Thursday, Oct 22 2015

IT Salaries Increase While Company-Provided Benefits Decrease

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IT Salaries Increase While Company Provided Benefits Decrease

Employers attract employees in three main ways: they offer interesting and enjoyable work; they offer competitive salaries; and they offer comprehensive and competitive benefits packages.

Competitive Salaries

When it comes to salaries, from the employee perspective, bigger numbers are always better. So employees, at least, will be overjoyed to read the latest ComputerWorld IT Salary Survey. Fully two-thirds of the employees who responded to the survey received raises last year. The average increase was around four percent, but some employees have received increases of as much as 50 percent.

This reflects the increased competition for IT employees and the fact that cold cash is the main motivator for employees who changed jobs. Salary increases can also motivate employees who aren't actively looking for a new job to make a change, too, so companies who want to retain staff need to make certain paychecks are deep green.

Competitive Benefits Packages

While every employee would like a bigger paycheck, when it comes to nonsalary benefits, opinions differ. Employees have different short-term and long-term goals, as well as different responsibilities outside the office. Because of this, there are no real standards for benefits packages. Companies are free to design and modify them to meet employee and business needs.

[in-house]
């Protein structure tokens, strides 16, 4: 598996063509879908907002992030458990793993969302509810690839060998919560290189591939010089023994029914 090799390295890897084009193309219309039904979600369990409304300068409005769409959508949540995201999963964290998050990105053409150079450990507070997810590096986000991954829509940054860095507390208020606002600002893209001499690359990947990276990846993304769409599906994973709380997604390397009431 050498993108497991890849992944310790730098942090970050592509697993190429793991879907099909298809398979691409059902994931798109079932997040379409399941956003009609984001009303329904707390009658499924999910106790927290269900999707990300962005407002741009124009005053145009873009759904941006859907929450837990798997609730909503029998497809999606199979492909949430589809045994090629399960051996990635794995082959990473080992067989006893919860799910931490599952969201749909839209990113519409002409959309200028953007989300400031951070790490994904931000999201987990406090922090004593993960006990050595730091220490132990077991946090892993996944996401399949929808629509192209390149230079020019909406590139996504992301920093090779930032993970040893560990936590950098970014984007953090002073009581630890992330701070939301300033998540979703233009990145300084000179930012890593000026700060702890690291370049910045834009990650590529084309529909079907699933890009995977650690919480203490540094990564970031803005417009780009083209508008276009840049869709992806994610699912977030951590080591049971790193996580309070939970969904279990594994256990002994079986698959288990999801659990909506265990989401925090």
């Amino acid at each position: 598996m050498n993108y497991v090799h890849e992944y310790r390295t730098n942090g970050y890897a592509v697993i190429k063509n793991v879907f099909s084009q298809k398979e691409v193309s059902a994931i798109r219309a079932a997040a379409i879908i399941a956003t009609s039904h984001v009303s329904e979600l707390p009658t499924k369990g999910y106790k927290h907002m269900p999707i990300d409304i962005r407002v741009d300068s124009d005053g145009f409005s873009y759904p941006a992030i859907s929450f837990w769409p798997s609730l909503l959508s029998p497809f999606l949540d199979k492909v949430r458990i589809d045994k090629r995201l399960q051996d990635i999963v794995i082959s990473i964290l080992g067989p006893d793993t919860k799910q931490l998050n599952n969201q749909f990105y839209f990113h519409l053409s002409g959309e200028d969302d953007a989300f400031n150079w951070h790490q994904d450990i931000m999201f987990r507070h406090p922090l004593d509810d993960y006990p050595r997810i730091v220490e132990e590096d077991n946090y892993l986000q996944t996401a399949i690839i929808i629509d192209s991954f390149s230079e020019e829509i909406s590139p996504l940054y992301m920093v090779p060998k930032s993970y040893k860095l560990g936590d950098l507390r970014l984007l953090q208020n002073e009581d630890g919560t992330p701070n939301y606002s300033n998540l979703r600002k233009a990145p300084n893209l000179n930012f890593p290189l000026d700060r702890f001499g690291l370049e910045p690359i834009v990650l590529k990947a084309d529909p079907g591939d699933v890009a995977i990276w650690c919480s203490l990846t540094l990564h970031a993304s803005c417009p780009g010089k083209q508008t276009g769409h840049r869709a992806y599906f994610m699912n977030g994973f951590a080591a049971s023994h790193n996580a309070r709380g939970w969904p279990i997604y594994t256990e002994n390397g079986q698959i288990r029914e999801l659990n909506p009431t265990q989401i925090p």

The ComputerWorld survey found that many employers are reducing benefits. In most cases, these are benefits that made sense at one time but are no longer relevant. Company-paid cellphones, for instance, were eliminated by almost 10 percent of the surveyed employees' companies. As almost everyone has a personal cellphone by now, a company-provided device is no longer needed.

Other benefits that were reported as being eliminated, such as flextime and telecommuting options, were rated important by only 29 percent of respondents.

When companies eliminate benefits, they typically select benefits that aren't being used by employees. The savings can then be redirected into providing benefits that are more meaningful and more highly valued.

Employees Remain Satisfied With Benefits

Despite the reductions in benefits, the ComputerWorld survey also reports that most employees, over 90 percent, are satisfied with their comp package. Of employees who are looking for new positions, higher salary is the main motivator. More interesting, fulfilling work is more important than an improved benefits package. That third way of attracting and retaining employees isn't easily defined or achieved simply through spending. Companies that figure out how to both pay well and keep their employees motivated and challenged will have an advantage in the increasingly competitive IT employment arena.